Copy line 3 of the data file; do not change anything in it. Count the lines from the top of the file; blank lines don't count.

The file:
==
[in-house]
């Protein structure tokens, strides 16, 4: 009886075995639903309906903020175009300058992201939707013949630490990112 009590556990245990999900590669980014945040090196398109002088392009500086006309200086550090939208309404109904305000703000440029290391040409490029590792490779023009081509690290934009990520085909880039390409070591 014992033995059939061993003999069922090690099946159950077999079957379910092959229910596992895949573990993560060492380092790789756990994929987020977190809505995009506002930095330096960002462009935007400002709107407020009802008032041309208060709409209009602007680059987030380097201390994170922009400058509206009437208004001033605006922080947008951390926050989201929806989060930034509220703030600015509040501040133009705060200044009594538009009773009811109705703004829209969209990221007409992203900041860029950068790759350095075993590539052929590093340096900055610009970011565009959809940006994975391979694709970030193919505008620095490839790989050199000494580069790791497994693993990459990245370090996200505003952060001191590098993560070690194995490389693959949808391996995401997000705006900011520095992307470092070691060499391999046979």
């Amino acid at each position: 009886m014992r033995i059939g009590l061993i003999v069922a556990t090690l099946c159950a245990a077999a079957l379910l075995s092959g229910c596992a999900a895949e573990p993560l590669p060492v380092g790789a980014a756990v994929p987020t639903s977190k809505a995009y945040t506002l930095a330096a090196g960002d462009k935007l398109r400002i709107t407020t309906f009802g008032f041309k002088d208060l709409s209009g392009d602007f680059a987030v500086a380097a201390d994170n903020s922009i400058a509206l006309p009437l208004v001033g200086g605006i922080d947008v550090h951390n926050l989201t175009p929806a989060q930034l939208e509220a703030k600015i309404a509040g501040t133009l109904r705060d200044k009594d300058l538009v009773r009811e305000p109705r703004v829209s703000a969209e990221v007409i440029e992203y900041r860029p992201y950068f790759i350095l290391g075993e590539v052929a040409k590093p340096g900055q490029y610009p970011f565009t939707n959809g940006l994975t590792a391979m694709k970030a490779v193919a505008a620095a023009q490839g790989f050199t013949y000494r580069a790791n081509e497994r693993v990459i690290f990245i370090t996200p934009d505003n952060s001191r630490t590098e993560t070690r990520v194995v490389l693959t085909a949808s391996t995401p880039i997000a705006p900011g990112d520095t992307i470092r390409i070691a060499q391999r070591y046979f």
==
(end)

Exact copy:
């Amino acid at each position: 009886m014992r033995i059939g009590l061993i003999v069922a556990t090690l099946c159950a245990a077999a079957l379910l075995s092959g229910c596992a999900a895949e573990p993560l590669p060492v380092g790789a980014a756990v994929p987020t639903s977190k809505a995009y945040t506002l930095a330096a090196g960002d462009k935007l398109r400002i709107t407020t309906f009802g008032f041309k002088d208060l709409s209009g392009d602007f680059a987030v500086a380097a201390d994170n903020s922009i400058a509206l006309p009437l208004v001033g200086g605006i922080d947008v550090h951390n926050l989201t175009p929806a989060q930034l939208e509220a703030k600015i309404a509040g501040t133009l109904r705060d200044k009594d300058l538009v009773r009811e305000p109705r703004v829209s703000a969209e990221v007409i440029e992203y900041r860029p992201y950068f790759i350095l290391g075993e590539v052929a040409k590093p340096g900055q490029y610009p970011f565009t939707n959809g940006l994975t590792a391979m694709k970030a490779v193919a505008a620095a023009q490839g790989f050199t013949y000494r580069a790791n081509e497994r693993v990459i690290f990245i370090t996200p934009d505003n952060s001191r630490t590098e993560t070690r990520v194995v490389l693959t085909a949808s391996t995401p880039i997000a705006p900011g990112d520095t992307i470092r390409i070691a060499q391999r070591y046979f």